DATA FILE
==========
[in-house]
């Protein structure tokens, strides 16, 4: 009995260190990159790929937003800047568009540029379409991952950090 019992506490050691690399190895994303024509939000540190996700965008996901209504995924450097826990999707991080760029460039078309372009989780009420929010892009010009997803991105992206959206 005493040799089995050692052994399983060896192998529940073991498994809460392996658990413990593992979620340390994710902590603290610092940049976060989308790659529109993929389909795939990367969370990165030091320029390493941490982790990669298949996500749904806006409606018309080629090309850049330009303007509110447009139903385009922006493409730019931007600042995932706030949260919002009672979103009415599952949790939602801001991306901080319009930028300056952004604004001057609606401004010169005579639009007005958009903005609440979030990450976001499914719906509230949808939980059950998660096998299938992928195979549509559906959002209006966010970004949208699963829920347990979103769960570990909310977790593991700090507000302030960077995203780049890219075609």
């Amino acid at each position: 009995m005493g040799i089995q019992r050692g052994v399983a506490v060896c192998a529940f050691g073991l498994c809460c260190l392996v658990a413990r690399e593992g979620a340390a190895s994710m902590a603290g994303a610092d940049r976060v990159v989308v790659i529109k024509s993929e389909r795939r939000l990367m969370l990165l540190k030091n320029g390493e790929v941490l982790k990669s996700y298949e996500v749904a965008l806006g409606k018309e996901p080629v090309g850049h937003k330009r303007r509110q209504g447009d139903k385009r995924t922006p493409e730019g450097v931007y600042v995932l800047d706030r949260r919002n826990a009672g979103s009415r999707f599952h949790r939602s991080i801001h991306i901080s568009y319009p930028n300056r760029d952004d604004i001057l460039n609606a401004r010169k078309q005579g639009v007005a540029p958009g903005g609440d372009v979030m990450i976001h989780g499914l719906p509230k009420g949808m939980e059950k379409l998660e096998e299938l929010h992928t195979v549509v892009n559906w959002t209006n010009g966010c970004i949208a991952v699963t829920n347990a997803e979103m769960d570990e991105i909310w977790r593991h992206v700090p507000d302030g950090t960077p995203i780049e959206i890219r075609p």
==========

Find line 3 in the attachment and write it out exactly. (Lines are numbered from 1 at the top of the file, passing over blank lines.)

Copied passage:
């Amino acid at each position: 009995m005493g040799i089995q019992r050692g052994v399983a506490v060896c192998a529940f050691g073991l498994c809460c260190l392996v658990a413990r690399e593992g979620a340390a190895s994710m902590a603290g994303a610092d940049r976060v990159v989308v790659i529109k024509s993929e389909r795939r939000l990367m969370l990165l540190k030091n320029g390493e790929v941490l982790k990669s996700y298949e996500v749904a965008l806006g409606k018309e996901p080629v090309g850049h937003k330009r303007r509110q209504g447009d139903k385009r995924t922006p493409e730019g450097v931007y600042v995932l800047d706030r949260r919002n826990a009672g979103s009415r999707f599952h949790r939602s991080i801001h991306i901080s568009y319009p930028n300056r760029d952004d604004i001057l460039n609606a401004r010169k078309q005579g639009v007005a540029p958009g903005g609440d372009v979030m990450i976001h989780g499914l719906p509230k009420g949808m939980e059950k379409l998660e096998e299938l929010h992928t195979v549509v892009n559906w959002t209006n010009g966010c970004i949208a991952v699963t829920n347990a997803e979103m769960d570990e991105i909310w977790r593991h992206v700090p507000d302030g950090t960077p995203i780049e959206i890219r075609p």